Gail Gauthier: Blog Tour: “Minette’s Feast” As Creative Nonfiction
From: Original Content
May 04, 2012 at 08:49AM
The descriptions and illustrations of home, cooking, and food, food, food give Minette’s Feastthe potential to become a comfort book, so it doesn’t matter that many young readers won’t know who the woman referred to in the book’s subtitle —“The Delicious Story of Julia Child and Her Cat”—is. Furthermore, Minette holds her own as a character. She does, after all, turn up her nose at meals prepared by a student at “Le Cordon Bleu, the famous cooking school.” Whether or not she will be won over to fine human food provides the narrative drive for this sweet piece of creative nonfiction.
In fact, in Lee Gutkind’s collection of essays by writers of creative nonfiction, Keep It Real, scenes are described as the building blocks of creative nonfiction. They then need to be placed in some kind of order, or frame. In the case of Minette’s Feast, Susannah Reich uses a traditional story frame to organize her scenes. A story is an account or retelling of something that happened told in a way that expresses meaning. That’s why a beginning, middle, and end are so important to stories. We see the world of the story in the beginning, then a change or disturbance to that world in the middle, and the result of that change or disturbance in the end. We see what happened. Minette’s Feast does read like a story–it’s an account with a beginning, middle, and end of something that happened to Julia Child or to her cat, depending on which character you prefer to see as the protagonist. We also understand its meaning. This cat wouldn’t eat Julia Child‘s cooking, for crying out loud!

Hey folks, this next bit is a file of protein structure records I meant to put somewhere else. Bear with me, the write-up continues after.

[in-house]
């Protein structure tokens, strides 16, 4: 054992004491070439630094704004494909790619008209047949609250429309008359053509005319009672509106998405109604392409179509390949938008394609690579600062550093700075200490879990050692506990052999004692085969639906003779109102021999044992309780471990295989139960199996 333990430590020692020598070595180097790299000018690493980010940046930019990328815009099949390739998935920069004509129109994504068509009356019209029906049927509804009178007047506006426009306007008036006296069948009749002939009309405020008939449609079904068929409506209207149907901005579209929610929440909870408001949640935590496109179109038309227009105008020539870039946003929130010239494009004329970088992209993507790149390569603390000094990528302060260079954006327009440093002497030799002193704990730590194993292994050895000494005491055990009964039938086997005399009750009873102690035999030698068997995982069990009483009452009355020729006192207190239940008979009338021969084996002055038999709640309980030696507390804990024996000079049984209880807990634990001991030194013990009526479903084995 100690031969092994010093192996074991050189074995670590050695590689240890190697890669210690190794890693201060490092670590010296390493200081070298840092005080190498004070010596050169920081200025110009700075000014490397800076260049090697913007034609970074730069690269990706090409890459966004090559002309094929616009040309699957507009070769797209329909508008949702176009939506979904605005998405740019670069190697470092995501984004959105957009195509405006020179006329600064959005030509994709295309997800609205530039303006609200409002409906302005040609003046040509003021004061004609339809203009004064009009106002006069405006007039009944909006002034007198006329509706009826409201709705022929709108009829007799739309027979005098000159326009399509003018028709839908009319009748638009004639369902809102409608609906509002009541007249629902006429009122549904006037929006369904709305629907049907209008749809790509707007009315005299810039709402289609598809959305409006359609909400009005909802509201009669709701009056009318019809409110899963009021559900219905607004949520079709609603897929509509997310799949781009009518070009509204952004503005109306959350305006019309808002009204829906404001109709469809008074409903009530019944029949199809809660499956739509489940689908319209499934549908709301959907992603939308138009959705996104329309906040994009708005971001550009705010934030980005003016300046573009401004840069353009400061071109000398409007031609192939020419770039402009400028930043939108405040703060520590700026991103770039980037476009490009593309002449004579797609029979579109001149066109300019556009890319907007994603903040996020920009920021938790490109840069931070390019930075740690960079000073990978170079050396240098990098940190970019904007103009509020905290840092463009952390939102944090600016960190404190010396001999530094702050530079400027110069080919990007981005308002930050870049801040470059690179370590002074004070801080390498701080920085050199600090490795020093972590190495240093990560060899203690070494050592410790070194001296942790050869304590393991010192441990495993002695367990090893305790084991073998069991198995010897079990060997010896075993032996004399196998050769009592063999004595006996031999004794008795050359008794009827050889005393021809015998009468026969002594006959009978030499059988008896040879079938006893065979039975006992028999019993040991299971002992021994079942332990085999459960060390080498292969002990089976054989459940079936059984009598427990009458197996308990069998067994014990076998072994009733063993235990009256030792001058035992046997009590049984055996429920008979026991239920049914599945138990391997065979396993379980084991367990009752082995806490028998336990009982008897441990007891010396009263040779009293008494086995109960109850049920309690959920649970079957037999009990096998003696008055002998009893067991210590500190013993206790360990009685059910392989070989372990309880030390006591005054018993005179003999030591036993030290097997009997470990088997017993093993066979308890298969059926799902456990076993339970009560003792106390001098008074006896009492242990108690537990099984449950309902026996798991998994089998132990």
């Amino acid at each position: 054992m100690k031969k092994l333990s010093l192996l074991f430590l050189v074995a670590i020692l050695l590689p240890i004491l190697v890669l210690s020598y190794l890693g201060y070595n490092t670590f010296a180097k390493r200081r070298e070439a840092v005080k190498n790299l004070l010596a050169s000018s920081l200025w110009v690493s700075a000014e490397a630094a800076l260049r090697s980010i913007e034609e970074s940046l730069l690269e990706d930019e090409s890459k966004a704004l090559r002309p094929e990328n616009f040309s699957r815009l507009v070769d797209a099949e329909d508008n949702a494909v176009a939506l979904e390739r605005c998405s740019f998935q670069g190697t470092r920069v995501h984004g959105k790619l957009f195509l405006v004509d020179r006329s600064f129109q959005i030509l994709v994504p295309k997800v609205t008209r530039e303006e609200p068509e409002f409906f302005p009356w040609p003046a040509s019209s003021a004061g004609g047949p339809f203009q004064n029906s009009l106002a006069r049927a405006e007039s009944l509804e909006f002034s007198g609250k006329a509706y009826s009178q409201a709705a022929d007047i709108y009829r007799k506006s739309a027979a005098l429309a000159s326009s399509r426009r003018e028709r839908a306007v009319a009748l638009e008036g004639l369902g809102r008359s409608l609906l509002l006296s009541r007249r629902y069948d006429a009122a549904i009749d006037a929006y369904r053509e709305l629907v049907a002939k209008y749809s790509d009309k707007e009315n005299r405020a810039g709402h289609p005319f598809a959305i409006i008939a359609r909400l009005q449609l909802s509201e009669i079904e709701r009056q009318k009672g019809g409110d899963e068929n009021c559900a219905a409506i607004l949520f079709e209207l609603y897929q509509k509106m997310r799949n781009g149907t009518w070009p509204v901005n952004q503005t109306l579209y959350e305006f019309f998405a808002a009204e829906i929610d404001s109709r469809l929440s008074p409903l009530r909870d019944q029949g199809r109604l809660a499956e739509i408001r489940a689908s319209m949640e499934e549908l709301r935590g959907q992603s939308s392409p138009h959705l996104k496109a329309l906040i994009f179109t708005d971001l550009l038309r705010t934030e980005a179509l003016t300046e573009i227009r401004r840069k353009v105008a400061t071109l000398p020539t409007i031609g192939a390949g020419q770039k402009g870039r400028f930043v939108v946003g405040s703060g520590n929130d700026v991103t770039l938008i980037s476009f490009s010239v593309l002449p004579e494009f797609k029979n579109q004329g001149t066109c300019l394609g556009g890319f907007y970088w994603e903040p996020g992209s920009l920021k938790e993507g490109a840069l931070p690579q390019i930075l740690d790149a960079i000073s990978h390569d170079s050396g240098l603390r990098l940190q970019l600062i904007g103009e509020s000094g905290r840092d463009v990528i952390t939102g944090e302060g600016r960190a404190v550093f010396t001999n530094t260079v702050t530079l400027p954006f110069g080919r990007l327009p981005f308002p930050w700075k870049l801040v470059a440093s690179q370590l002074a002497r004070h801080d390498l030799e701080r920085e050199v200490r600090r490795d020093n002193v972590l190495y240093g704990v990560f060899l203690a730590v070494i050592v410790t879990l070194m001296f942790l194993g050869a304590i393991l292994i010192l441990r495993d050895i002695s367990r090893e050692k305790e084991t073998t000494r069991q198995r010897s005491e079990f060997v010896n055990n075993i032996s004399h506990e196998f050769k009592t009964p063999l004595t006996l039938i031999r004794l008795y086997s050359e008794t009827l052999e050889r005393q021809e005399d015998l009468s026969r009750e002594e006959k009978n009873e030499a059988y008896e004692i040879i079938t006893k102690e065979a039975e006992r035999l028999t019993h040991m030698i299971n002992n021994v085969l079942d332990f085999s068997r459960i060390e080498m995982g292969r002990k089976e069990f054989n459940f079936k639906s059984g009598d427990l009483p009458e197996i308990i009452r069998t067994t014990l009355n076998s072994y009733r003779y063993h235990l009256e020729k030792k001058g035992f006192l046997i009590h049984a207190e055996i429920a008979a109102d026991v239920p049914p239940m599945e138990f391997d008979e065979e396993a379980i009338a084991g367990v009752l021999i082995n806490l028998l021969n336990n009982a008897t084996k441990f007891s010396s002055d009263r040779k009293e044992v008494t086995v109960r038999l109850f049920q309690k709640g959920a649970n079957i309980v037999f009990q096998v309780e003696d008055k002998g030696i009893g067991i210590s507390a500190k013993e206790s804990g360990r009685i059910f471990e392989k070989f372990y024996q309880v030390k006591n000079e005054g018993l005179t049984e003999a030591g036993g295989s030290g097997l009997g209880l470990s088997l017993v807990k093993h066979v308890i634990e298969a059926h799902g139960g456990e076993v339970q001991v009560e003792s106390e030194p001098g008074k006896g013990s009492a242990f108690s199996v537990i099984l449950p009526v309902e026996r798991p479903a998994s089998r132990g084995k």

The Minette’s Feast Blog Tour continues on Sunday at Great Kid Books. The earlier tour stops were:
Don’t forget about the Minette’s Feast Giveaway. The drawing isn’t until May 31.